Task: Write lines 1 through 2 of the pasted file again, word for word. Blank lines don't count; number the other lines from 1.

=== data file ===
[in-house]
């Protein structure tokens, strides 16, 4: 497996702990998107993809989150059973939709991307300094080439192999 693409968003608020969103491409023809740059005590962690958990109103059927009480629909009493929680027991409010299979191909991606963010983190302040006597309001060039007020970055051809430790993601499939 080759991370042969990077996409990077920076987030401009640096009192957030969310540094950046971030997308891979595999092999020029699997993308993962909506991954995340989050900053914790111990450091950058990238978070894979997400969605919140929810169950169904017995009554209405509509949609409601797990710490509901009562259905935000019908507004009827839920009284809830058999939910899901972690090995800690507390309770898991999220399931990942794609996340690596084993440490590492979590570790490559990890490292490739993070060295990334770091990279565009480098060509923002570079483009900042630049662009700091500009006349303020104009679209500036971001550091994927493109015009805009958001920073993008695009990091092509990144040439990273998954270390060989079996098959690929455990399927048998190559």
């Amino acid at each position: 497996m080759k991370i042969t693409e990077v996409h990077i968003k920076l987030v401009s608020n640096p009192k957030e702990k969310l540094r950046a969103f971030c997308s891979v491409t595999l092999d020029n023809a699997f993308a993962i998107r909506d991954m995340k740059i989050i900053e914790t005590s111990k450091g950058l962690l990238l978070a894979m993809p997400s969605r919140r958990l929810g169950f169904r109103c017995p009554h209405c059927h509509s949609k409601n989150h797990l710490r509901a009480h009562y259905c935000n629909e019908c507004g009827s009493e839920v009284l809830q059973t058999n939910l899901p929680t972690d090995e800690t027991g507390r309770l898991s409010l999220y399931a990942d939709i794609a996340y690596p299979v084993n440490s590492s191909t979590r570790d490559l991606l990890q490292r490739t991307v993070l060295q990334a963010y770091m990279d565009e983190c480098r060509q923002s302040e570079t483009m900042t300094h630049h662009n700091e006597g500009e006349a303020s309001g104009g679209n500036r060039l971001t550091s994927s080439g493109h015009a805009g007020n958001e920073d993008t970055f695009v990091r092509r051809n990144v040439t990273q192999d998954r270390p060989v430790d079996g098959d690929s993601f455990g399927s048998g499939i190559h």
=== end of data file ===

[in-house]
């Protein structure tokens, strides 16, 4: 497996702990998107993809989150059973939709991307300094080439192999 693409968003608020969103491409023809740059005590962690958990109103059927009480629909009493929680027991409010299979191909991606963010983190302040006597309001060039007020970055051809430790993601499939 080759991370042969990077996409990077920076987030401009640096009192957030969310540094950046971030997308891979595999092999020029699997993308993962909506991954995340989050900053914790111990450091950058990238978070894979997400969605919140929810169950169904017995009554209405509509949609409601797990710490509901009562259905935000019908507004009827839920009284809830058999939910899901972690090995800690507390309770898991999220399931990942794609996340690596084993440490590492979590570790490559990890490292490739993070060295990334770091990279565009480098060509923002570079483009900042630049662009700091500009006349303020104009679209500036971001550091994927493109015009805009958001920073993008695009990091092509990144040439990273998954270390060989079996098959690929455990399927048998190559």